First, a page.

“There are many benefits to be gained through the establishment of a local Credit Bureau, both for the market and our institutions,” the CBA added. “With the inherent reduction of lending risk through increased transparency should come improved access to credit and increasingly more competitive interest rates and lending terms to qualified customers.
“Given the challenges faced by the industry with NPLs, we also welcome the ability to provide more responsible lending services and reduction in credit losses that will follow.
“Additionally, we will all stand to benefit from the enhanced economic reporting and forecasting that will be available to the Central Bank of the Bahamas.”
This echoes the Central Bank view, which is that commercial banks issue “more risky loans” because they do not have full information on borrower creditworthiness.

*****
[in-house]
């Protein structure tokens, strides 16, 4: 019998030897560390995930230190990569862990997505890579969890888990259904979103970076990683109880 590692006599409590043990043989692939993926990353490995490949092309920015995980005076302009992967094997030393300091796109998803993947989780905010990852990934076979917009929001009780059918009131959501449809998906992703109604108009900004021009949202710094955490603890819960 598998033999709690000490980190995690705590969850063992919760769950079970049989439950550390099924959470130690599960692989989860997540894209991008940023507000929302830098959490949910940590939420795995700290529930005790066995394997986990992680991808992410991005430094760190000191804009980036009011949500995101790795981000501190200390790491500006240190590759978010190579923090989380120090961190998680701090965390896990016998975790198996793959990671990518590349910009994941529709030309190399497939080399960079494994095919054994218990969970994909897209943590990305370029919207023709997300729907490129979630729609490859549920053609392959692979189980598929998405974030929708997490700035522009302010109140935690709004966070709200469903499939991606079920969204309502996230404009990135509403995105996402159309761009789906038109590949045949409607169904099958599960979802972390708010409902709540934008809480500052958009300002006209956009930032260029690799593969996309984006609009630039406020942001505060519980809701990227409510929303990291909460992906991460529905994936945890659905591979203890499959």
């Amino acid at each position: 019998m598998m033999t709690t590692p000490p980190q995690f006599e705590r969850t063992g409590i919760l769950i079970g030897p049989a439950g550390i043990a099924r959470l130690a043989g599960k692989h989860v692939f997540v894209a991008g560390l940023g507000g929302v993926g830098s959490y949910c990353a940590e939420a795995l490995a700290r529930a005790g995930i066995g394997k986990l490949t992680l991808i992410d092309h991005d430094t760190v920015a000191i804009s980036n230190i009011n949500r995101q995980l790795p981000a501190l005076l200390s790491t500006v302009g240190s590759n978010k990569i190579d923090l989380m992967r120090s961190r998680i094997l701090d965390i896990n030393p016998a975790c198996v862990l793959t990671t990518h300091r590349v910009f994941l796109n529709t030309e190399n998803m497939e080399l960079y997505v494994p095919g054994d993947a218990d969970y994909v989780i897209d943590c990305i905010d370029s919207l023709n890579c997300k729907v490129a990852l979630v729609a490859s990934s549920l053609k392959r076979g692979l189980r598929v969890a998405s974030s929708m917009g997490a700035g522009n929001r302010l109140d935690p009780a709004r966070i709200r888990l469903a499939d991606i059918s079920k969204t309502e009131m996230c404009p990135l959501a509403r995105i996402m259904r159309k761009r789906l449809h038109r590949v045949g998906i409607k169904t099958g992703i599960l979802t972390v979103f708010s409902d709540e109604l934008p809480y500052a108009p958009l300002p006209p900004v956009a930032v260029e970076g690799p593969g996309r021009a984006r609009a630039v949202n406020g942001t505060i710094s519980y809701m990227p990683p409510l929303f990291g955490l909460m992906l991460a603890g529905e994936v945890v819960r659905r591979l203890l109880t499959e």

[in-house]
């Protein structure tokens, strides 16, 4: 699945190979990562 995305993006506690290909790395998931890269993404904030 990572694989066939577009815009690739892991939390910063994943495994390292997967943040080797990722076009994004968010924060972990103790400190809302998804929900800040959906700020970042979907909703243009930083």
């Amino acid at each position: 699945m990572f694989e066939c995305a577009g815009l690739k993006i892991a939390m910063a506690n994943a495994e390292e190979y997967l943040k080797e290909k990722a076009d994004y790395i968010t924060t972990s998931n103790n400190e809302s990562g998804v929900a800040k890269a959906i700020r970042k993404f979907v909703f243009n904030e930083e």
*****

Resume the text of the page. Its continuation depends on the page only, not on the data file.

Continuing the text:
It said the Credit Bureau’s creation would help to eliminate a situation where Bahamian commercial banks were exposed to unnecessary lending risks because they were unable to access all relevant information on potential borrowers.
This, the regulator indicated in the consultation document, had potentially resulted in Bahamian/resident borrowers with good standing being exposed to higher interest rates in the absence of a Credit Bureau.
“In the current lending environment, lenders are making credit decisions on less than full information on borrowers’ indebtedness, which leads to more risky loans being extended,” the Central Bank warned.